Bill Nussey:

If you could wave a magic wand and change just one thing, what would it be?

Anish Thakker:

I wish people could understand each other better with empathy. I think people in the world, we’re more alike than we’re different. I think when we look at big problems, like energy access, sometimes the policy makers and the folks who are very, very far from the families that live without power, we forget that we’re all very much alike. We’d be able to serve these causes much better if we could relate better.

Bill Nussey:

Anish, I loved what you said several times in our conversation today. Who are your customers? And you said, “They’re doctors and teachers and parents, just like us.” And that’s a perspective that I think a lot of people who live in the West just don’t appreciate. These are people that get up in the morning and take care of their children and love them, worry about where they’re going to be in a year.

Bill Nussey:

In my own travels I was just amazed at how similar these people that seemed so foreign when I wasn’t in their homes, how similar they were. And they wanted many of the same things, from a very different context. So I love your answer.

Bill Nussey:

Third question: What do you think will be the single most important change in how we generate, store and distribute electricity in the next five years?

Patrick Walsh:

So I think the one question is how you define important. So is it important in terms of the amount of energy generated? Is it important in terms of the carbon reduction? Is it important in terms of how many people have access to it? And everybody’s going to have a slightly different answer to these things. But we’re focused on the last one, how many people have access.

Patrick Walsh:

And today there’s still about 1.8 billion people who don’t have access to reliable electricity. 700 million of those people don’t have any access to electricity. And our hope, over the next five years, is to get a long way towards reducing those numbers towards zero. So we won’t be able to get all the way there in five years, but we’re going to do our level best to try and, within a decade, get those numbers as close as possible to zero.

Bill Nussey:

Patrick, I want to make sure everyone heard really clearly what you said, because you basically and very realistically have a vision of bringing electricity, and the many benefits we’ve discussed today of it, to hundreds of millions of people in the next five years. I can’t think of something in human history where anybody can make a difference to so many lives, such a profound difference, so quickly.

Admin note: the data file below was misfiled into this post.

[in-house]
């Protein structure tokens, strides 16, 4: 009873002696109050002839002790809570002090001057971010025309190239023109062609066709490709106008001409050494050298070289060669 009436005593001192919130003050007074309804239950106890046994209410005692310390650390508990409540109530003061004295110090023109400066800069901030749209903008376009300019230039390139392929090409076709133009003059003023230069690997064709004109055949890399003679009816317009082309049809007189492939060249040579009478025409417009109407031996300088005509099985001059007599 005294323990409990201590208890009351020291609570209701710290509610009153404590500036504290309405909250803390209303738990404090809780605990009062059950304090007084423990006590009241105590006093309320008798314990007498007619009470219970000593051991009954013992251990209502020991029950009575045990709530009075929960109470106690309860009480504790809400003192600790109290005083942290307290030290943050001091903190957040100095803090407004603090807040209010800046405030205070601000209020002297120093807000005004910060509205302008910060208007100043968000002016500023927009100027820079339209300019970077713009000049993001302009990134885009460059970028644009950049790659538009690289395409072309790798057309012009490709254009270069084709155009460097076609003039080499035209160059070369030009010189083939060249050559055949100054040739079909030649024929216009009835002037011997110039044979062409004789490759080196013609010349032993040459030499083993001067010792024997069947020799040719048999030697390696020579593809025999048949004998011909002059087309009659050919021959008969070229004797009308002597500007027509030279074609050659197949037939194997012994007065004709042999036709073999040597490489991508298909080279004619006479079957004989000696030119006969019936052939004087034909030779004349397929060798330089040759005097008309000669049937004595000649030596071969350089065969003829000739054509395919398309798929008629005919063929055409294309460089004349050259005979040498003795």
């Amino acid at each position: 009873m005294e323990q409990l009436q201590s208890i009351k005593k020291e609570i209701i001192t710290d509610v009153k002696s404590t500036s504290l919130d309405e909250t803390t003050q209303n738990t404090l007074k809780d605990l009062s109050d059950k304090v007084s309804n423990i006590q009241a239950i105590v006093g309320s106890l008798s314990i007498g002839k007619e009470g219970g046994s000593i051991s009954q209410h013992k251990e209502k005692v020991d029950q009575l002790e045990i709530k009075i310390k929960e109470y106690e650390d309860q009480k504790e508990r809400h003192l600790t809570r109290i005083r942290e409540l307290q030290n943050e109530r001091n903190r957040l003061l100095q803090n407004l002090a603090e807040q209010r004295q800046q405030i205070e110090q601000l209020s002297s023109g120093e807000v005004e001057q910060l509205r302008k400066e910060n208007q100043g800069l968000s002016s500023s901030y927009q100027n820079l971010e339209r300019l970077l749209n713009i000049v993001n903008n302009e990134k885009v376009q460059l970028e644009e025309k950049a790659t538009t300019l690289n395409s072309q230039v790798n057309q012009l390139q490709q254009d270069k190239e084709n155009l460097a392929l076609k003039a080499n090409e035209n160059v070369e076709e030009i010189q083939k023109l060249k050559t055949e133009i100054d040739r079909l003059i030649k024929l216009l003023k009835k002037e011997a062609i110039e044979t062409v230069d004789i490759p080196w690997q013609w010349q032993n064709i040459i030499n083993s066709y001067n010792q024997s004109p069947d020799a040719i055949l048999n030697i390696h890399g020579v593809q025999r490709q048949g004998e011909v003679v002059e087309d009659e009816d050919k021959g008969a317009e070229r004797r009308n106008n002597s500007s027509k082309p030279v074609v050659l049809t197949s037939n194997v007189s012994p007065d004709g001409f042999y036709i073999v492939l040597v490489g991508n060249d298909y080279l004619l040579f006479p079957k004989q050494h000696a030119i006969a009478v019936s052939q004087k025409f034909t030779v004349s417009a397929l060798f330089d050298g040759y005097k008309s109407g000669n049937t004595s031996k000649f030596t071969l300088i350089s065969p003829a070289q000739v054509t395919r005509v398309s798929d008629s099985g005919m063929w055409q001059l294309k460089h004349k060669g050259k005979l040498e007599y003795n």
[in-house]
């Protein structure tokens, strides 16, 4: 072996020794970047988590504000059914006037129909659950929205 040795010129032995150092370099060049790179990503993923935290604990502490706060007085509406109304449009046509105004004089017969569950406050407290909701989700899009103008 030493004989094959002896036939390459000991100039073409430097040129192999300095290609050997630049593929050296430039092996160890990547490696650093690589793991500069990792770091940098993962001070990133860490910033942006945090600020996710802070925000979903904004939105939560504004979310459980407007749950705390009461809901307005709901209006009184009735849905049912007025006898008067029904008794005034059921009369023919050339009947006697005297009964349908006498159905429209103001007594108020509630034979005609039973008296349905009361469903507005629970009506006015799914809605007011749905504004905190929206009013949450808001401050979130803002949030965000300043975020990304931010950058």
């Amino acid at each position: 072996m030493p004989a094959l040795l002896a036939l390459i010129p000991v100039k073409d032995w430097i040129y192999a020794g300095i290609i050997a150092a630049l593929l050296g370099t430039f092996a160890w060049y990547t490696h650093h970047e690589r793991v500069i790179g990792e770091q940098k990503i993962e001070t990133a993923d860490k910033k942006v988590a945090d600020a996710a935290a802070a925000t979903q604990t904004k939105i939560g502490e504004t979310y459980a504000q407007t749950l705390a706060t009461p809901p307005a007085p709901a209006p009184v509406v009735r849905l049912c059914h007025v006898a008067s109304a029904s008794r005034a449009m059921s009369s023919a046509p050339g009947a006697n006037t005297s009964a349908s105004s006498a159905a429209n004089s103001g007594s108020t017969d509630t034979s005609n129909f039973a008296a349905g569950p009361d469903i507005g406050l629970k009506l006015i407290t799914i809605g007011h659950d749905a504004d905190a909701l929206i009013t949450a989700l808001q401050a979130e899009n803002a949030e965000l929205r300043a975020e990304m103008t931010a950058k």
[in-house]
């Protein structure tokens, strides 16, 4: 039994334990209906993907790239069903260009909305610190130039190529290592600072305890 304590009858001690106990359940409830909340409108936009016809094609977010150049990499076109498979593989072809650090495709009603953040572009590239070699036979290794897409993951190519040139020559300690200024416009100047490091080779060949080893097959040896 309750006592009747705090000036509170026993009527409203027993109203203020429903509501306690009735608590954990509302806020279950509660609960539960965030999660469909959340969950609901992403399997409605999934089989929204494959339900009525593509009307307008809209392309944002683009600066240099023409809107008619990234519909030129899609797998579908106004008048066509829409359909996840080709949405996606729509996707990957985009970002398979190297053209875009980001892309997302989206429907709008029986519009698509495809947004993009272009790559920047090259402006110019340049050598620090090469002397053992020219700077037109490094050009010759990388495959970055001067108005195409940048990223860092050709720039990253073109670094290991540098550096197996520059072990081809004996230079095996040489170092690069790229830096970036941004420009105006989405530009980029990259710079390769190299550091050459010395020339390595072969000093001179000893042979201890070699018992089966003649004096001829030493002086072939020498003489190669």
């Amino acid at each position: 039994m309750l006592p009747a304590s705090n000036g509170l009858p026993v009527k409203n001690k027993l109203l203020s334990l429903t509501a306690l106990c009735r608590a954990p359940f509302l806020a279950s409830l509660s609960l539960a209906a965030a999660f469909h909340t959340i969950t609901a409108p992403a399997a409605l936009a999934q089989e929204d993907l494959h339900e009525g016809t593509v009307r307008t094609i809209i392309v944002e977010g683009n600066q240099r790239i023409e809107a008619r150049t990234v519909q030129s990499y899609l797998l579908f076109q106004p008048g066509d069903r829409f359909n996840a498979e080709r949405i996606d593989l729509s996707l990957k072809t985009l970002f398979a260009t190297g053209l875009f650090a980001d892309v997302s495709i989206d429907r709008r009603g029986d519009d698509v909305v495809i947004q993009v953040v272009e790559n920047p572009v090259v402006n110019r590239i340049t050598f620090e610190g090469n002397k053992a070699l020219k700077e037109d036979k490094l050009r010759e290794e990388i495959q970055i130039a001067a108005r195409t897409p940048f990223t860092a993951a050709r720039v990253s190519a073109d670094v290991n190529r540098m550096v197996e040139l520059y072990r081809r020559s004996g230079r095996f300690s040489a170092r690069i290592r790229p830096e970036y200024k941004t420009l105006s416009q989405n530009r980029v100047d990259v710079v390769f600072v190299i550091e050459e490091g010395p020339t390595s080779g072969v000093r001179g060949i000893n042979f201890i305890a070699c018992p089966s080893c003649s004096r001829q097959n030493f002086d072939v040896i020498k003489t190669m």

Bill Nussey:

I think the mission that you guys are on … and there’s other companies that do what you do, that I’ve met and inspired by. But collectively, your teams, your distributors, your employees, your investors, you two are making a difference at a scale that really has little precedent. I want to make sure everyone listens to it and feels some of the same inspiration that I do, because I’m going to bet that what you two do and what your thousands of colleagues do is not easy. It’s a mountain climb. I’m sure, at times, people told you you’re crazy. Clearly, I don’t think they’re telling you that anymore. But congratulations.

Bill Nussey:

So for the last question, I think really speaks to … if people are as inspired as I am, what do you tell them? When they say, “I want make a difference? I want to get into this industry,” either your segment or a broader segment, how can they help to make this whole transition in so many lives in the West, in the low income parts of the world, what can they do?

Anish Thakker:

Well, a big part of the green transition is about decentralized solutions, individual decisions that we can make to bring cleaner power to our own lives. So if you live in a home and you’re off of the reliable electric grid in Sub-Saharan Africa or Asia, go to sunking.com, get in touch with us.

Bill Nussey:

Absolutely.

Anish Thakker:

One of our solar installers will come and we can put solar on your roof.

Anish Thakker:

If you’re excited about the mission, about what we do, go to sunking.com, see careers, and come work with us. We’d be happy to have you.

Bill Nussey:

I tell people that we have the privilege of having on the podcast, “Hey, listen, no product pitches.” But darn it, that’s a product pitch we can make. If you’re in Sub-Saharan Africa and you heard this, by golly go to sunking.com and check out their products. This is an unadulterated, no apologies product pitch, because the difference that it can make in people’s lives, it’s just amazing.

Bill Nussey:

Gentlemen, I have loved this conversation. Have learned a lot. Thank you for your time today, and big thank you for the great work that you and all your colleagues are doing.

Anish Thakker:

Thanks, Bill. Thanks for having us.

Patrick Walsh:

Thanks so much, Bill. Really appreciate it.